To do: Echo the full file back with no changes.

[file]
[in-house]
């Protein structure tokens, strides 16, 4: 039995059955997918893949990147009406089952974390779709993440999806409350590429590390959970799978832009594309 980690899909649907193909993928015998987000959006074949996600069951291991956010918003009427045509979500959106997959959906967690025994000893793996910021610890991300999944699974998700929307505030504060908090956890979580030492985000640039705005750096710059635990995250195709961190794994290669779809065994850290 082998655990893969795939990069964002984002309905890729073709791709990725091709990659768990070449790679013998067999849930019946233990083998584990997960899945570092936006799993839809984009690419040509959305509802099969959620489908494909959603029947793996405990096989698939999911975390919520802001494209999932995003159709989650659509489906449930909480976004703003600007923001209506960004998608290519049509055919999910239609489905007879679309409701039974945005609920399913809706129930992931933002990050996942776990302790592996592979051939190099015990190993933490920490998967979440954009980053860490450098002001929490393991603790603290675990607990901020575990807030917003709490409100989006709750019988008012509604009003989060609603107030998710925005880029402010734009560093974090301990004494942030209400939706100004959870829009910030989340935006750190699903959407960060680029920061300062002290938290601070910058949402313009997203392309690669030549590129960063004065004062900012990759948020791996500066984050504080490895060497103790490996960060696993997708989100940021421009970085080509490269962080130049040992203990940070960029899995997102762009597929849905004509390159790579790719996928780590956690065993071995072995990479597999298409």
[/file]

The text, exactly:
[in-house]
């Protein structure tokens, strides 16, 4: 039995059955997918893949990147009406089952974390779709993440999806409350590429590390959970799978832009594309 980690899909649907193909993928015998987000959006074949996600069951291991956010918003009427045509979500959106997959959906967690025994000893793996910021610890991300999944699974998700929307505030504060908090956890979580030492985000640039705005750096710059635990995250195709961190794994290669779809065994850290 082998655990893969795939990069964002984002309905890729073709791709990725091709990659768990070449790679013998067999849930019946233990083998584990997960899945570092936006799993839809984009690419040509959305509802099969959620489908494909959603029947793996405990096989698939999911975390919520802001494209999932995003159709989650659509489906449930909480976004703003600007923001209506960004998608290519049509055919999910239609489905007879679309409701039974945005609920399913809706129930992931933002990050996942776990302790592996592979051939190099015990190993933490920490998967979440954009980053860490450098002001929490393991603790603290675990607990901020575990807030917003709490409100989006709750019988008012509604009003989060609603107030998710925005880029402010734009560093974090301990004494942030209400939706100004959870829009910030989340935006750190699903959407960060680029920061300062002290938290601070910058949402313009997203392309690669030549590129960063004065004062900012990759948020791996500066984050504080490895060497103790490996960060696993997708989100940021421009970085080509490269962080130049040992203990940070960029899995997102762009597929849905004509390159790579790719996928780590956690065993071995072995990479597999298409």